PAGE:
Yesterday I took part in the March of Women to celebrate International Women’s Day. Firstly, there was a re-working of Cecily Hamilton’s play A Pageant of Great Women and 50 of us spoke on behalf of a great women from Scottish history. Then over 100 women walked from the Women’s Library, where the play was staged, to Glasgow Green, some half a mile away. It was an incredible event and a wonderfully original and inclusive way to celebrate International Women’s Day.
The play, which was originally performed at The Scala Theatre, London in 1909, was staged before an audience of women and men and the march, though itself women only, was supported and followed by women and men. If I’d have asked any of them whether they believed in an equal society it’s a fair guess that everyone would say yes. So why hasn’t it happened yet? Over one hundred years have passed between performances and we are still living an an unequal society. The march, then as now, was women leading the call for change.
But, by marching alone and performing alone we are letting men off the hook. We are taking on the role as change agents, taking sole responsibility for change. The drive for equality becomes a women’s issue. Something we do alone. The men can sit in the audience, walk alongside and applaud our spirit. They need do no more than that.
Take politics and the forthcoming general election. According to Glenn Campbell, political correspondent for the BBC, the SNP’s candidates list is only 36% female, the Lib Dems is 27%, Labour 26% and the Tories just 15%. Of the 263 candidates selected by the five parties, 73 are women, representing just 28% of the total.
Take the pay gap, which Nigel Farage insists is “just a fact”. It is not closing. The International Labour Organisation estimates that the average gender pay gap now stands at close to 23 per cent, meaning that for every £1 men earn, women earn just 77p. Why isn’t the gap closing? Because it is seen as solely our responsibility as women to close it. It is up to us women to gain the skills we need to compete for the top jobs. Women have children and it is up to women to manage the career break this entails and if there is then a decrease in pay and conditions then that is only to be expected.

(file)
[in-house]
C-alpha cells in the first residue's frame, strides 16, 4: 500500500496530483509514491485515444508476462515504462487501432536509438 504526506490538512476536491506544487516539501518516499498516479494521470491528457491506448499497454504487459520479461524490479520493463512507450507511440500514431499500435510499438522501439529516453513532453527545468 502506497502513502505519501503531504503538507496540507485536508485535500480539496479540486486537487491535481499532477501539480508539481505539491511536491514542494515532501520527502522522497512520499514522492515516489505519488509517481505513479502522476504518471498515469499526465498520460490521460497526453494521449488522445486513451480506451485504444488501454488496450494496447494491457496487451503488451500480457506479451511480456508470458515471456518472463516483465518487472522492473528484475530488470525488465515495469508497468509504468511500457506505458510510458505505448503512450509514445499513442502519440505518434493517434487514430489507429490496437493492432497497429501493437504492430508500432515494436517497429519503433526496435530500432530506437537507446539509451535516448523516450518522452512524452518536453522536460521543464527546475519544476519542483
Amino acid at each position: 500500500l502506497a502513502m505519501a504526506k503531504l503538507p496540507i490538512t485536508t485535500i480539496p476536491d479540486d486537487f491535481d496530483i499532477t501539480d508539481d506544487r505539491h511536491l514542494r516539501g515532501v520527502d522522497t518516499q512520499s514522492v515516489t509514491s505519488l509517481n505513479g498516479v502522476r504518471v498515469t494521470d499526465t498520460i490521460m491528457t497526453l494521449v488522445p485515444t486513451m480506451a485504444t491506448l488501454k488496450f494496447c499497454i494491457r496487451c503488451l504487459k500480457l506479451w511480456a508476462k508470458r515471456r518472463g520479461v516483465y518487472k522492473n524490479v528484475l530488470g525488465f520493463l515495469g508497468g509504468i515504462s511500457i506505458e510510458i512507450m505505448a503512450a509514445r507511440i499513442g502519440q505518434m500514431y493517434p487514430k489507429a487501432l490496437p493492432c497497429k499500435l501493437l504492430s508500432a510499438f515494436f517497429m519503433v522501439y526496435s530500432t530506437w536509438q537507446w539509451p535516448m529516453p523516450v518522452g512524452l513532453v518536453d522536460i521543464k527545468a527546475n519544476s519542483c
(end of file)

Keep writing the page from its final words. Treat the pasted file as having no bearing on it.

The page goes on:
I am a founder member of an organisation which seeks to improve board effectiveness through increased diversity. There are many, many reports that show that boards make better decisions, and the companies they manage perform better, when boards are gender balanced. Yet, according to the 3rd annual survey following the Davies Report, women account for just 20.7% of FTSE100 board directorships and just 15.6% of FTSE250, and there remain 48 all-male boards. True, this is a slight improvement year on year but progress is woefully slow and it takes organisations driven largely by women to continue to push for change. When the benefits of board diversity are clear, why is it left to women to campaign for change?
Men are in positions of power at the moment. That, as Nigel has it, is just a fact. Men are in a position to actually make the changes needed to bring about full equality but choose not to, or to make change slowly.
My contention is that campaigning for equality should not just be a thing that women do alone. It is not good enough for men to sit and watch while we march. Men need to be more than supporters. Men, as well as women, need to challenge inequality.
Equality is about fairness and which of us, male or female, doesn’t believe in that.